Meet Mr. Yogi, the “resident historian” of the Porterdale Mill Lofts

Once the world’s largest producer of twine, the property is now basically a miniature town

Photograph by Dustin Chambers

Porterdale Mill Lofts | Porterdale | 35 miles Southeast of Atlanta
Nobody calls him Gary Wilkerson. This is Mr. Yogi, or simply Yogi. He’s the proudest “river rat” that the rich soil of Porterdale’s Yellow River has ever produced, a hulking 67-year-old who briefly attended the University of Tennessee on a football scholarship but was quickly lured back by homesickness. Yogi grew up hunting rabbits in these bottomlands, gulping lemon sours at the local pharmacy, and playing baseball under the tutelage of B.C. Crowell—a former New York Yankees prospect who thought the young catcher resembled his pal Yogi Berra and bestowed a nickname that stuck like pine tar. “Mom called me that until she went into the grave,” says Yogi. After a career in industrial maintenance, seven grandkids, and two hip replacements, Yogi has found himself back on the banks of the Yellow River, where he rents an industrial-chic, two-bedroom unit in the Porterdale Mill Lofts and presides as resident historian. Originally opened in 1899, this thick-walled mill was once the world’s largest producer of twine, and its closure in the 1970s crippled tiny Porterdale. In the late 1990s—before “mixed-use” and “adaptive-reuse” were millennial-bait buzzwords—Atlanta architect and developer Walter Davis saw the blighted property’s potential and began a $25 million renovation that left the original brickwork, heart-of-pine floors, and elevator doors. Now, beyond the 154 apartments, the property is basically a miniature town, with restaurants, a bakery, a musical instrument retailer, a tax service provider, and a children’s dance studio. All of this, in conjunction with a booming bioscience industry, has reinvigorated Porterdale. Near the end of the mill’s renovation in 2006, Yogi said to his wife, “That’s where we’re going,” and for the past few years he’s enjoyed a two-minute morning commute to the back deck, where he sips coffee; casts a line into the river; listens to the hiss of a dam; and watches osprey, blue heron, and river otters frolic where he once did.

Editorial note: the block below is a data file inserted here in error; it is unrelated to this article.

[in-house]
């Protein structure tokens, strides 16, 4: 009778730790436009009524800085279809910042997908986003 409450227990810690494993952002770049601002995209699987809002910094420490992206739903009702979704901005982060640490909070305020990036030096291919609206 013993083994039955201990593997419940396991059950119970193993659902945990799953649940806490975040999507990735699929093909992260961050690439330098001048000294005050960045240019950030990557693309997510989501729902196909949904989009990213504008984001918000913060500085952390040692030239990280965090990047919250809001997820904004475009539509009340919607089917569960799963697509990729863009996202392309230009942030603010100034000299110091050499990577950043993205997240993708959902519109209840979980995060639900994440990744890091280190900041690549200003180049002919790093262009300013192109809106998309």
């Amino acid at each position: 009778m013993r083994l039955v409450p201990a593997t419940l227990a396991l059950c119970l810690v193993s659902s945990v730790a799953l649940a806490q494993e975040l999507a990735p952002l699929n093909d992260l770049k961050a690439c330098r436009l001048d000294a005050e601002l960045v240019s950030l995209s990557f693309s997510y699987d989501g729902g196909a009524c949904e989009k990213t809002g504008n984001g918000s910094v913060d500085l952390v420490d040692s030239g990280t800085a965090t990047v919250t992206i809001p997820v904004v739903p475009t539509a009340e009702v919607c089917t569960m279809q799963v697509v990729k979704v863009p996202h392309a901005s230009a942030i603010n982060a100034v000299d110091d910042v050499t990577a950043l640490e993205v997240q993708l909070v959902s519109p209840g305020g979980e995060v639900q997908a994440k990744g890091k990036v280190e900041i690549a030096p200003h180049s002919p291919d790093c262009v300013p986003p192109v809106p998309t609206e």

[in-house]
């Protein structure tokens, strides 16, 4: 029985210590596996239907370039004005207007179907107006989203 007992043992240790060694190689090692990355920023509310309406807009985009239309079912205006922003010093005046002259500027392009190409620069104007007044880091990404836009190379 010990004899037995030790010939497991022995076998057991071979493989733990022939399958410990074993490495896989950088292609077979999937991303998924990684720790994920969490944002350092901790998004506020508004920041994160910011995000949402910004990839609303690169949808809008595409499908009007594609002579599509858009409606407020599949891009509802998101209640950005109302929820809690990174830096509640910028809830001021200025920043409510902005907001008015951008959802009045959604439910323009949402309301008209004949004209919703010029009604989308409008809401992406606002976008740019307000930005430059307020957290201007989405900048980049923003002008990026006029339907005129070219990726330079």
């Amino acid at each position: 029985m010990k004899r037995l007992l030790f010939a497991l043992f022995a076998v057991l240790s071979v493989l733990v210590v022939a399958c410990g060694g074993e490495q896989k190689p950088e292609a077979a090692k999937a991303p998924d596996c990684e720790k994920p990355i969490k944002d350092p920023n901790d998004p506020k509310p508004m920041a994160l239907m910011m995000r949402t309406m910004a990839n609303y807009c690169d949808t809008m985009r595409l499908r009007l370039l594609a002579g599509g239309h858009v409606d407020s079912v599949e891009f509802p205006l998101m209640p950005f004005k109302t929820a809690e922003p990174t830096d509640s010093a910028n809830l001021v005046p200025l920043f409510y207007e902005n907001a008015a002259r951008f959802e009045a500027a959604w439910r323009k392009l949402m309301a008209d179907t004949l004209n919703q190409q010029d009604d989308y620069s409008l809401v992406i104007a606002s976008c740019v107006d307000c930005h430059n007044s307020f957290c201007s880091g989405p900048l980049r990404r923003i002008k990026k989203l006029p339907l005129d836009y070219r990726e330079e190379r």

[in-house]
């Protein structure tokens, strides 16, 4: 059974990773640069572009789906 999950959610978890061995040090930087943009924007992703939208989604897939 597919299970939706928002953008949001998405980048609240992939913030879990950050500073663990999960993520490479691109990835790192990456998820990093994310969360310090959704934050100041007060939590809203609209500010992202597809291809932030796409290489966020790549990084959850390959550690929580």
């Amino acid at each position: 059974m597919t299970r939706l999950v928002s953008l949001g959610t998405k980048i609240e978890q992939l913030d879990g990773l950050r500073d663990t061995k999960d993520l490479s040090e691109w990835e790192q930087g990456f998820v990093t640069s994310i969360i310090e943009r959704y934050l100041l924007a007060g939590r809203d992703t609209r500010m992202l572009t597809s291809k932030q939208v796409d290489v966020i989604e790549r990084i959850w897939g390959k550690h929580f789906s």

This article originally appeared in our March 2017 issue.